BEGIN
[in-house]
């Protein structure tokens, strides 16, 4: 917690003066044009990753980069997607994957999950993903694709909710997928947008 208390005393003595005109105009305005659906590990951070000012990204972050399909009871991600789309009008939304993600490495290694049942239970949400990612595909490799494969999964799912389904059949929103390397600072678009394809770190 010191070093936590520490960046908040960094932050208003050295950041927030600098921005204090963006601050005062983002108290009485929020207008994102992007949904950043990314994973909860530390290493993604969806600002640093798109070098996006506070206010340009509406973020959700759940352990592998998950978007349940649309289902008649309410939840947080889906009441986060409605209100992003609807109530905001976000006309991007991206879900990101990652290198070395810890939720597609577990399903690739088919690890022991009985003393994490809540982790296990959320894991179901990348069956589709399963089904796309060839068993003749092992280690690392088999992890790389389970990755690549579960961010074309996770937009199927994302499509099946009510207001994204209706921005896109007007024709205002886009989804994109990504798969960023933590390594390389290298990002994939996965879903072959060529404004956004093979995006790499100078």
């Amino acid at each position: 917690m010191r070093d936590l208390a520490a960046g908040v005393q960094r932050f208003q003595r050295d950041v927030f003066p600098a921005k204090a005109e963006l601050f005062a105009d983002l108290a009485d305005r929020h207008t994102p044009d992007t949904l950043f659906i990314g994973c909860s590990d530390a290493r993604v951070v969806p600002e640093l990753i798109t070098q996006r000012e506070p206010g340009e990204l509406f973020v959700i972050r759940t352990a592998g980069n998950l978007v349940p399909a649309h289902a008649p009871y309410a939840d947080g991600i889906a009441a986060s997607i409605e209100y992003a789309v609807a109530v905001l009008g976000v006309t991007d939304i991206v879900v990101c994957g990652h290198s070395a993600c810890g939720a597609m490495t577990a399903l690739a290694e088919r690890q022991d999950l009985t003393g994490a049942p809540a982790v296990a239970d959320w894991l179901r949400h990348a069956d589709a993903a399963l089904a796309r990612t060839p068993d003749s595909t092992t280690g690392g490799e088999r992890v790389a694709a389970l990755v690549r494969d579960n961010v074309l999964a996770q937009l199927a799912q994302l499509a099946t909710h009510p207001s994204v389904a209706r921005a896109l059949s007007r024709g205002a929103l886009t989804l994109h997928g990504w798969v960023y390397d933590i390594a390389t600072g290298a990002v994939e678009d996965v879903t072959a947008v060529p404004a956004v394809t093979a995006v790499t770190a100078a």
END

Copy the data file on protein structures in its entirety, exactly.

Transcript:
[in-house]
């Protein structure tokens, strides 16, 4: 917690003066044009990753980069997607994957999950993903694709909710997928947008 208390005393003595005109105009305005659906590990951070000012990204972050399909009871991600789309009008939304993600490495290694049942239970949400990612595909490799494969999964799912389904059949929103390397600072678009394809770190 010191070093936590520490960046908040960094932050208003050295950041927030600098921005204090963006601050005062983002108290009485929020207008994102992007949904950043990314994973909860530390290493993604969806600002640093798109070098996006506070206010340009509406973020959700759940352990592998998950978007349940649309289902008649309410939840947080889906009441986060409605209100992003609807109530905001976000006309991007991206879900990101990652290198070395810890939720597609577990399903690739088919690890022991009985003393994490809540982790296990959320894991179901990348069956589709399963089904796309060839068993003749092992280690690392088999992890790389389970990755690549579960961010074309996770937009199927994302499509099946009510207001994204209706921005896109007007024709205002886009989804994109990504798969960023933590390594390389290298990002994939996965879903072959060529404004956004093979995006790499100078």
């Amino acid at each position: 917690m010191r070093d936590l208390a520490a960046g908040v005393q960094r932050f208003q003595r050295d950041v927030f003066p600098a921005k204090a005109e963006l601050f005062a105009d983002l108290a009485d305005r929020h207008t994102p044009d992007t949904l950043f659906i990314g994973c909860s590990d530390a290493r993604v951070v969806p600002e640093l990753i798109t070098q996006r000012e506070p206010g340009e990204l509406f973020v959700i972050r759940t352990a592998g980069n998950l978007v349940p399909a649309h289902a008649p009871y309410a939840d947080g991600i889906a009441a986060s997607i409605e209100y992003a789309v609807a109530v905001l009008g976000v006309t991007d939304i991206v879900v990101c994957g990652h290198s070395a993600c810890g939720a597609m490495t577990a399903l690739a290694e088919r690890q022991d999950l009985t003393g994490a049942p809540a982790v296990a239970d959320w894991l179901r949400h990348a069956d589709a993903a399963l089904a796309r990612t060839p068993d003749s595909t092992t280690g690392g490799e088999r992890v790389a694709a389970l990755v690549r494969d579960n961010v074309l999964a996770q937009l199927a799912q994302l499509a099946t909710h009510p207001s994204v389904a209706r921005a896109l059949s007007r024709g205002a929103l886009t989804l994109h997928g990504w798969v960023y390397d933590i390594a390389t600072g290298a990002v994939e678009d996965v879903t072959a947008v060529p404004a956004v394809t093979a995006v790499t770190a100078a």